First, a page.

This Week in Texas Politics: COVID-19 mandates, election surprises

Court fights, ballot box surprises and political musical chairs dominated this week in Texas politics. The bulk of the action in Texas politics did not happen this week under the State Capitol dome, but a lot of it originally started there. 

Several of the issues involve big court battles between the state and the federal government.

FOX7's panel of political journalists discussed how the state reacted to the Biden administration's new vaccination mandate for businesses. The federal government is requiring U.S. companies with at least 100 employees to have COVID-19 vaccinations, or to clear weekly testing, starting Jan. 4. 

Another big legal fight that was discussed involved began Monday’s Supreme Court hearing on the controversial Texas heartbeat law. SB 8 bans abortions when cardio activity can be detected. Some on the high court voiced concerns about the possible broader impact the law may have.

The Biden administration, yesterday, also filed a lawsuit challenging the new Texas election integrity law. It was pushed by the republican majority of the state legislature and prevents 24-hour voting that Democrats wanted and clarified how mail-in ballots can be done. In response to the federal lawsuit, Gov. Greg Abbott made a defiant social media post, that stated "Bring it."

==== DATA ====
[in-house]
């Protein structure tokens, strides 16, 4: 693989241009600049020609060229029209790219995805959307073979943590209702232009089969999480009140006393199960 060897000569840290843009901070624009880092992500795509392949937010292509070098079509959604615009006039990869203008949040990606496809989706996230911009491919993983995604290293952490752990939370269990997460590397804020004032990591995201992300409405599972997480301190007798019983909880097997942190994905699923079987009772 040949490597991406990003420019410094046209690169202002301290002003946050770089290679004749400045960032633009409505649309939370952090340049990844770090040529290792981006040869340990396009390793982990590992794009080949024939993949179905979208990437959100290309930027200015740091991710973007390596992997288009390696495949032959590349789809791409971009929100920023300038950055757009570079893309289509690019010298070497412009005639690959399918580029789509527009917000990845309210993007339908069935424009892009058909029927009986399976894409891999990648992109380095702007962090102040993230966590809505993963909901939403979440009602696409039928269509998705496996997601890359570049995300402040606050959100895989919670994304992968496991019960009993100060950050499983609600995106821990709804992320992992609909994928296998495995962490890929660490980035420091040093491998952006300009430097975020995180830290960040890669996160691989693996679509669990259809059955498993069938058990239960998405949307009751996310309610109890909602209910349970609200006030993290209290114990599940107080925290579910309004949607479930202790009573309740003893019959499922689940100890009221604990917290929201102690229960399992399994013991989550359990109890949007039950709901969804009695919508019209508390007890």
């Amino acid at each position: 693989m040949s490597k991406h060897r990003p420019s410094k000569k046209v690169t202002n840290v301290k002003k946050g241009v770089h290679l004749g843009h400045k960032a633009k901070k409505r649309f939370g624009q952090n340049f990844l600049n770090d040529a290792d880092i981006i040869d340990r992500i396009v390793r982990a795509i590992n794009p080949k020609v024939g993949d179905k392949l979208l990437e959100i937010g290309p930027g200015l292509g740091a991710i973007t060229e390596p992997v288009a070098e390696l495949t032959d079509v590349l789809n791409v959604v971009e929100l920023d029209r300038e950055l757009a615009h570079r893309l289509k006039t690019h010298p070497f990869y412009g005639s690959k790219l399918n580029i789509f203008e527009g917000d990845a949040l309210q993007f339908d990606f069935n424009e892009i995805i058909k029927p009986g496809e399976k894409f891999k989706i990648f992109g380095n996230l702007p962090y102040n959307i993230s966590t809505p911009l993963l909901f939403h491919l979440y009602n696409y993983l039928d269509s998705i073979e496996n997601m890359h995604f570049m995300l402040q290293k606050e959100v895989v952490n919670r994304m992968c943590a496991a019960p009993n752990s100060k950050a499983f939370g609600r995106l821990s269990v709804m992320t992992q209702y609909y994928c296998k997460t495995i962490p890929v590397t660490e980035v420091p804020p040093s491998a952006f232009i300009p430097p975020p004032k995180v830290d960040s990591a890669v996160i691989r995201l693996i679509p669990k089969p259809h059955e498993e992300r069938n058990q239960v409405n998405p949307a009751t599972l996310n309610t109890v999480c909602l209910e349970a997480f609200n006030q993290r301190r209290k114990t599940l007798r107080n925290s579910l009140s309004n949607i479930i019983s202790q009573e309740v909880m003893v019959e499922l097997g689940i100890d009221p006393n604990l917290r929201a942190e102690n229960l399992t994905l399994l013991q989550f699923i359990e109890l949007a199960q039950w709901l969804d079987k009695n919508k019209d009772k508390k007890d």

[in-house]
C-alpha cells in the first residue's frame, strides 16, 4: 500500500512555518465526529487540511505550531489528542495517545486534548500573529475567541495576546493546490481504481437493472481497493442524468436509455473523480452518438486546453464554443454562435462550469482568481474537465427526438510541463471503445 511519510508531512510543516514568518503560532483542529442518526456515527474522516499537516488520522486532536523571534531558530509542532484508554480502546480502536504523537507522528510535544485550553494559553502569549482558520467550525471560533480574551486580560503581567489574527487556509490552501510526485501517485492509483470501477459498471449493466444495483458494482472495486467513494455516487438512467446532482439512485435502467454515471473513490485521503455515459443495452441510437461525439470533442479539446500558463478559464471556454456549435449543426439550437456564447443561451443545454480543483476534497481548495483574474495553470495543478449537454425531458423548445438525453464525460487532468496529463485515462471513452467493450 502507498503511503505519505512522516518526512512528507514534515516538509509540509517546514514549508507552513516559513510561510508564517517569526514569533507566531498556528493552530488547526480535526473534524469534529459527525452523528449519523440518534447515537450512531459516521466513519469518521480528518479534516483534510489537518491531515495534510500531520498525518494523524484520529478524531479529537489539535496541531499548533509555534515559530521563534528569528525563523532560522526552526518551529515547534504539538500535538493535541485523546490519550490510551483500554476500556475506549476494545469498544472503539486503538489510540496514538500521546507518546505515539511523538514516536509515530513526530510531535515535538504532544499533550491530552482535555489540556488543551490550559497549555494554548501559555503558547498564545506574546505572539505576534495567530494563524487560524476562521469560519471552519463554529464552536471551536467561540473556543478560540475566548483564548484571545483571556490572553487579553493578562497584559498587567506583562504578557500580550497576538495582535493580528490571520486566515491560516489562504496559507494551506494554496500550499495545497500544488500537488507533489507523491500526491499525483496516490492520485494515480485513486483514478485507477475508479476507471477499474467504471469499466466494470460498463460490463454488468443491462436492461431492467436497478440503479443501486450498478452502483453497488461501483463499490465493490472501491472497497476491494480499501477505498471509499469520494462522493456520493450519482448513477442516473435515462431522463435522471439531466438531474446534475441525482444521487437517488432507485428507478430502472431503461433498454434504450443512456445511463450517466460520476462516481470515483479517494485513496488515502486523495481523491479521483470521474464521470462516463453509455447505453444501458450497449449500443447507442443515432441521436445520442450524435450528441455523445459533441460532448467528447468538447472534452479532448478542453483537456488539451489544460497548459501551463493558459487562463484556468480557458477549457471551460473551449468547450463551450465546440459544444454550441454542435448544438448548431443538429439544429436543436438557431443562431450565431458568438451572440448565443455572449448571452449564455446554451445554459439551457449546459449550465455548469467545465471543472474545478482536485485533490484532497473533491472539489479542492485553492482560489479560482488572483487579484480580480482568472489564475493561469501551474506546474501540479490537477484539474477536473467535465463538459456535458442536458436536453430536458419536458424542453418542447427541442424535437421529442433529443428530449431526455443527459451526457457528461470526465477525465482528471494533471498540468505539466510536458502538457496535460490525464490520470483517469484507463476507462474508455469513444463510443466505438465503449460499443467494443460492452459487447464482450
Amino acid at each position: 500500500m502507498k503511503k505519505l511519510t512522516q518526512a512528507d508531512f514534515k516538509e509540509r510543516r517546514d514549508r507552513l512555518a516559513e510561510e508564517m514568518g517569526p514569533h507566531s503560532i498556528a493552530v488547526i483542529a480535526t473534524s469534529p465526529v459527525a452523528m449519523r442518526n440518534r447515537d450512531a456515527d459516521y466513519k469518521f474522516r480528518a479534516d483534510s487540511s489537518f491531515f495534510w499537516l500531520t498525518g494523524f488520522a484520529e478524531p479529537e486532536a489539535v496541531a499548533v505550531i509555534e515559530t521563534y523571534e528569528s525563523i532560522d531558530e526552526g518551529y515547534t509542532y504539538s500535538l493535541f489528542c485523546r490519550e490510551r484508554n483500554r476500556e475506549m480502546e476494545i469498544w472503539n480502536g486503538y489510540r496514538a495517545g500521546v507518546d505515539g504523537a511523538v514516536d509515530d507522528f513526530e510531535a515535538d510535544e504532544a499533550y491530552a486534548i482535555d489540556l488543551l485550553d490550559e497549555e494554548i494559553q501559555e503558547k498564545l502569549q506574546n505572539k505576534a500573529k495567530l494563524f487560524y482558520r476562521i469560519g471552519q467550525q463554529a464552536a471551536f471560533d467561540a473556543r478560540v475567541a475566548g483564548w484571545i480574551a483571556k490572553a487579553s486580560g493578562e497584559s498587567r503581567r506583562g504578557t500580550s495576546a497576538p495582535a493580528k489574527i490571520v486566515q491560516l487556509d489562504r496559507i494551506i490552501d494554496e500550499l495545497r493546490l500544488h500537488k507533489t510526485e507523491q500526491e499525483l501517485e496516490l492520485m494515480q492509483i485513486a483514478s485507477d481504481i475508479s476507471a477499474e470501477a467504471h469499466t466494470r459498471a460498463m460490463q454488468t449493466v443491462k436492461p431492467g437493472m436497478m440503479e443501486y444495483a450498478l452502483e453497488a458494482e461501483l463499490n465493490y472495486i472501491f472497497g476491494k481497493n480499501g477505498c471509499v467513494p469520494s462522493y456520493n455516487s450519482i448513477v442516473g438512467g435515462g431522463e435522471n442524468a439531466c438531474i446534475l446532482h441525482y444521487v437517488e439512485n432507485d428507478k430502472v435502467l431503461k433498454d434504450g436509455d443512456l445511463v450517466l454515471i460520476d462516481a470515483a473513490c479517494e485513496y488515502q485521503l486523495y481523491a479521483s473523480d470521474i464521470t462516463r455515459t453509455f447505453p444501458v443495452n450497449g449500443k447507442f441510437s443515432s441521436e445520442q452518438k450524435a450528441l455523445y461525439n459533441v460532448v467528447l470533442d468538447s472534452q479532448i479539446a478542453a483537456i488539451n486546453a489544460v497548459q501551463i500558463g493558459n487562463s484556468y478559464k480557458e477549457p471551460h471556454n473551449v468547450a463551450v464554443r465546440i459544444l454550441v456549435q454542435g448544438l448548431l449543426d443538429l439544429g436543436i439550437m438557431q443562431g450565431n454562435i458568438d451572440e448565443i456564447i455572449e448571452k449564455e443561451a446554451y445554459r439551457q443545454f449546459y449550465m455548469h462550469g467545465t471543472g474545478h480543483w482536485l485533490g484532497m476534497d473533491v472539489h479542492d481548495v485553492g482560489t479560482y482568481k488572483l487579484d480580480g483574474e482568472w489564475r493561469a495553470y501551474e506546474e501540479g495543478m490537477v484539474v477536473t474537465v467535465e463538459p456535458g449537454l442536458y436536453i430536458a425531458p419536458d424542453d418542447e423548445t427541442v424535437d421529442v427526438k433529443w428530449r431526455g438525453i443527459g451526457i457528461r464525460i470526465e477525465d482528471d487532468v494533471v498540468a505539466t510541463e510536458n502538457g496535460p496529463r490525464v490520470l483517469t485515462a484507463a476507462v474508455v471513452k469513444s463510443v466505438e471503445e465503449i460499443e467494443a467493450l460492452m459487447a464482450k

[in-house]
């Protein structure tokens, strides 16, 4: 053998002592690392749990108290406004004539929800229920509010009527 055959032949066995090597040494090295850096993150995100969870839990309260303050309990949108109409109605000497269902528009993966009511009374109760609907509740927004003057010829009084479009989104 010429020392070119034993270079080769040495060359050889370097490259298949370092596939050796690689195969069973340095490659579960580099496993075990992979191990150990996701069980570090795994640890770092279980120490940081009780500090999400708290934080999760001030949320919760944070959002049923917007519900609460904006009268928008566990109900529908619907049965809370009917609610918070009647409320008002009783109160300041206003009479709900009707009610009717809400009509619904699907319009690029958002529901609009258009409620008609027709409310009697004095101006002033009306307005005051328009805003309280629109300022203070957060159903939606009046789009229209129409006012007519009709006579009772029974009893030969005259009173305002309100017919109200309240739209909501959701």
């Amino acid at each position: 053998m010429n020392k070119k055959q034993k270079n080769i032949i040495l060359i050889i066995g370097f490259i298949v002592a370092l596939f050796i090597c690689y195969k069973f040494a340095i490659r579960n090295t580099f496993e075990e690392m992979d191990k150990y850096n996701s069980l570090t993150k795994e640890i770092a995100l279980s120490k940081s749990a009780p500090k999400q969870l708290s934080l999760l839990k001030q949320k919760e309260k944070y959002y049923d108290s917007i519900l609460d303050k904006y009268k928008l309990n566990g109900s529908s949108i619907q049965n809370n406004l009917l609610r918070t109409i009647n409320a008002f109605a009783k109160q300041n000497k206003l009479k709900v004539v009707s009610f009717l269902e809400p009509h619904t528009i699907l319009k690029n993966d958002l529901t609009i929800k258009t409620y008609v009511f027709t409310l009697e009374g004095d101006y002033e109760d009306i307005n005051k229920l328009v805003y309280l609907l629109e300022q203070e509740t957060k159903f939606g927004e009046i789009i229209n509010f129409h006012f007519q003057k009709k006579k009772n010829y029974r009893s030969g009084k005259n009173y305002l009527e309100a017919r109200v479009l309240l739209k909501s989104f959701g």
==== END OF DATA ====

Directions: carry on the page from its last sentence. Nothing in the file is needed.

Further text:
The shake up under the Texas Dome continues. State Sen. Eddie Lucio, Jr. (D-Brownsville) announced he's not coming back. The Texas GOP flipped a State House seat that was held by a Democrat. Also a controversial council member wants to go back to Washington, as a member of Congress.

RUDY: Here we are back in the LBJ penthouse talking about another week in Texas politics, and this week started off in the Supreme Court, and it's wrapping up with another court battle on the federal side. So let's kick it off with our headlines for the week with our group. Mark Wiggins, political consultant. What's your headline for the week?

MARK: Virginia election shows that Democrats have to deliver.

RUDY: Steven Dial, FOX 4 Dallas What's your headline for the week?

STEVEN: I'm going to pull one from a couple of weeks ago, Texas versus the United States.

RUDY: Cassi Pollock, Texas Tribune, what's your headline for the week?

CASSI: Republicans flipped San Antonio-area Texas House seat.

RUDY: Scott Braddock with the , what’s your headline for the week?

SCOTT: Even conservative Supreme Court justices are skeptical about the Texas abortion ban.

RUDY: So this week we did start with a lot of court action. Scott, were you surprised to see the two conservative Supreme Court justices raise concerns with the Texas abortion law?

SCOTT: Not really, because I've heard from a lot of conservatives in Texas who have some questions about that, particularly conservative Republican women who roll their eyes at this new law in the way that it's constructed. And I think the way it's constructed is what makes it not so much about abortion and about whether you want to open the courthouse doors to everybody who wants to sue doctors over something. It was fascinating to listen to Justice Kavanaugh, who's no liberal, asked the Solicitor General of Texas, who's our lawyer on this whole thing, about whether this would endanger other constitutional rights.

CASSI: Just like what Scott's saying here, you know what Kavanaugh was getting at, in hiss questioning was, you know, this loophole being applied or being extended to other rights. So I think, you know, the gun rights groups that we saw kind of come out, you know, in others who, you know, maybe have concerns about the applicability of the law and maybe how it could set a precedent. It all makes sense.